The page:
Forecasters are warning extreme winds ripped by powerful snowstorms from the Middle East could spread to western Europe and the United States over the next week.
Six people have died in southeast Turkey from blizzards that have dumped more than a foot of snow since Sunday. A Red Crescent official said 52 people have been injured since then.
The two-day snowstorm has already killed 16 people in Syria and collapsed roads and buildings in Lebanon.
“We are closely monitoring conditions across the region as strong winds from the Middle East move into the Gulf of Mexico and Atlantic Ocean over the next week,” said Todd Crawford, senior climatologist at Climate Central.
“As much warmth and moisture from that storm system travels north, strong mid-latitude winds will bring several days of strong cold air that will challenge recent warmth and set up the risk of record cold and flooding in the U.S. West.”
Heavy snowfall and strong winds have left parts of Syria under a blanket of snow. Syrians and Iraqi journalists have posted images on social media showing half a mile-long snowdrifts in Baghdad, where a statement from the government said nearly a foot and a half of snow had fallen.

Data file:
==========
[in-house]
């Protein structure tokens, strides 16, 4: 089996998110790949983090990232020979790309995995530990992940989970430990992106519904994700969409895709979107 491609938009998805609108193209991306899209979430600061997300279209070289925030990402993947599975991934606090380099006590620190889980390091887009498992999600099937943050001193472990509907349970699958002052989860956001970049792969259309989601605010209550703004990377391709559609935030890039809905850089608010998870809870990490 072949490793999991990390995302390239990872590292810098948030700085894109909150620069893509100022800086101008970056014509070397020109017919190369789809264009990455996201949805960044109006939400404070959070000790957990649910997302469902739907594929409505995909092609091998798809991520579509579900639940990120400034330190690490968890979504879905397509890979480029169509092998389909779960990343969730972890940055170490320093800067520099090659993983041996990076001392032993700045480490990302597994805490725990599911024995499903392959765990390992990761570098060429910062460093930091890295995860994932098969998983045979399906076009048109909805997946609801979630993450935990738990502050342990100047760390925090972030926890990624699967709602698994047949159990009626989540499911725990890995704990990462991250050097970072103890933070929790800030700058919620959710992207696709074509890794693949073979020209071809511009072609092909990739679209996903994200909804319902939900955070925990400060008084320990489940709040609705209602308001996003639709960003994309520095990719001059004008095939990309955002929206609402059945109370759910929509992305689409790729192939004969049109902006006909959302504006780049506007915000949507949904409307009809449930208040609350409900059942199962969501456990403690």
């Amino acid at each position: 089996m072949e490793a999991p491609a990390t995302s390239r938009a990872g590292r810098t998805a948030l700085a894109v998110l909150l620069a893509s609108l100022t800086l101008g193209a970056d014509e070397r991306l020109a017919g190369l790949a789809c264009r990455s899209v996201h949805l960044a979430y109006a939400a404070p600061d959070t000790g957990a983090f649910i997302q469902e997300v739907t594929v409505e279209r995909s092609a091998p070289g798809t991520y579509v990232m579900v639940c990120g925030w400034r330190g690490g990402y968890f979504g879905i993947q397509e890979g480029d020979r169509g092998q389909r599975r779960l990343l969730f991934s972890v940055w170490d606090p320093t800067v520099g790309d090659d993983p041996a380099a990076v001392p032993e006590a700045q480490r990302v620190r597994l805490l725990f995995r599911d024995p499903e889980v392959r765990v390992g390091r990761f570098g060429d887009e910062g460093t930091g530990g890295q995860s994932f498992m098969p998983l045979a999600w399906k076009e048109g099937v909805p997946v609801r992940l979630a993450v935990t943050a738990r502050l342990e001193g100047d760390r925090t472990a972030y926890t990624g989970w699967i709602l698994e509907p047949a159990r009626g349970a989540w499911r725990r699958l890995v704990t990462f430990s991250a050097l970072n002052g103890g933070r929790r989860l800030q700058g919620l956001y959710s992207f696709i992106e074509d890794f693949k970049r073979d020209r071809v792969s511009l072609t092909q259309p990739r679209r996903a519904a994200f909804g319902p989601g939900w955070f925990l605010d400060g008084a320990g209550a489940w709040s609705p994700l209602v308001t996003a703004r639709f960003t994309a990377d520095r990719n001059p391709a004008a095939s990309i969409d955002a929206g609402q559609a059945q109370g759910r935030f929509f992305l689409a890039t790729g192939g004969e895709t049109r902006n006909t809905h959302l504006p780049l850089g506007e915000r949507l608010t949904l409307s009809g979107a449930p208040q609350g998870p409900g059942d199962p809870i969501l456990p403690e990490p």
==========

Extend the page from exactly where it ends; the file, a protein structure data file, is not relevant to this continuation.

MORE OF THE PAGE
Hundreds of flights have been canceled or delayed across the region. The heaviest snowfall in Lebanon was recorded in the mountain town of Wadi Khaled, where officials said up to 6 inches accumulated.
Flights were canceled in Baghdad, Brussels, Paris, Moscow and other European capitals. The Egyptian and Libyan airspaces were closed.
More than two inches of snow fell Monday morning in Kuwait City, forcing the cancellation of more than 60 flights. Roads were snow-packed and treacherous, and Kuwaiti officials said more than half of the country’s public school students are absent from classes due to heavy snowfall.
Authorities in Dubai are warning residents to be ready for freezing temperatures. Residents are urged to take extra care in case they are in need of urgent health care in case power to hospitals and medical equipment is out.
The Associated Press contributed to this report.